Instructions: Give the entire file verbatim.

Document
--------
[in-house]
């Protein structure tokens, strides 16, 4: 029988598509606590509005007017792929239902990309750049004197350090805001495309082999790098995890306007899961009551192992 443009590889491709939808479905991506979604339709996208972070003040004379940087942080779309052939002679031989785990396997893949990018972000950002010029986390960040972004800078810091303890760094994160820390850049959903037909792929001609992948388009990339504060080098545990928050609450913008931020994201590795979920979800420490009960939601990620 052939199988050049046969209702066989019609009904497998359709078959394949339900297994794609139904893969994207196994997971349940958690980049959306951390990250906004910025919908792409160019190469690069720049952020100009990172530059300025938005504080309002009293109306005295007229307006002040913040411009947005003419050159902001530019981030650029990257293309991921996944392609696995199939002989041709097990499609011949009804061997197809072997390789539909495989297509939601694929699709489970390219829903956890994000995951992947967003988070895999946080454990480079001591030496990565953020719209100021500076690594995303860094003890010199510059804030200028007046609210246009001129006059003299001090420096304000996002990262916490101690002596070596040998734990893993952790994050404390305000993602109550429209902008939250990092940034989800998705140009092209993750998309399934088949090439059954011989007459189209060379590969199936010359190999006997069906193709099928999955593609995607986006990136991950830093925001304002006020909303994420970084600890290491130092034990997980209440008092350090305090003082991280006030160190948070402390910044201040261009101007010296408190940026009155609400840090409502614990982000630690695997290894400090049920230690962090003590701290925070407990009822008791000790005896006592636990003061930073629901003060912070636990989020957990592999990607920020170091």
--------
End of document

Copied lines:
[in-house]
């Protein structure tokens, strides 16, 4: 029988598509606590509005007017792929239902990309750049004197350090805001495309082999790098995890306007899961009551192992 443009590889491709939808479905991506979604339709996208972070003040004379940087942080779309052939002679031989785990396997893949990018972000950002010029986390960040972004800078810091303890760094994160820390850049959903037909792929001609992948388009990339504060080098545990928050609450913008931020994201590795979920979800420490009960939601990620 052939199988050049046969209702066989019609009904497998359709078959394949339900297994794609139904893969994207196994997971349940958690980049959306951390990250906004910025919908792409160019190469690069720049952020100009990172530059300025938005504080309002009293109306005295007229307006002040913040411009947005003419050159902001530019981030650029990257293309991921996944392609696995199939002989041709097990499609011949009804061997197809072997390789539909495989297509939601694929699709489970390219829903956890994000995951992947967003988070895999946080454990480079001591030496990565953020719209100021500076690594995303860094003890010199510059804030200028007046609210246009001129006059003299001090420096304000996002990262916490101690002596070596040998734990893993952790994050404390305000993602109550429209902008939250990092940034989800998705140009092209993750998309399934088949090439059954011989007459189209060379590969199936010359190999006997069906193709099928999955593609995607986006990136991950830093925001304002006020909303994420970084600890290491130092034990997980209440008092350090305090003082991280006030160190948070402390910044201040261009101007010296408190940026009155609400840090409502614990982000630690695997290894400090049920230690962090003590701290925070407990009822008791000790005896006592636990003061930073629901003060912070636990989020957990592999990607920020170091």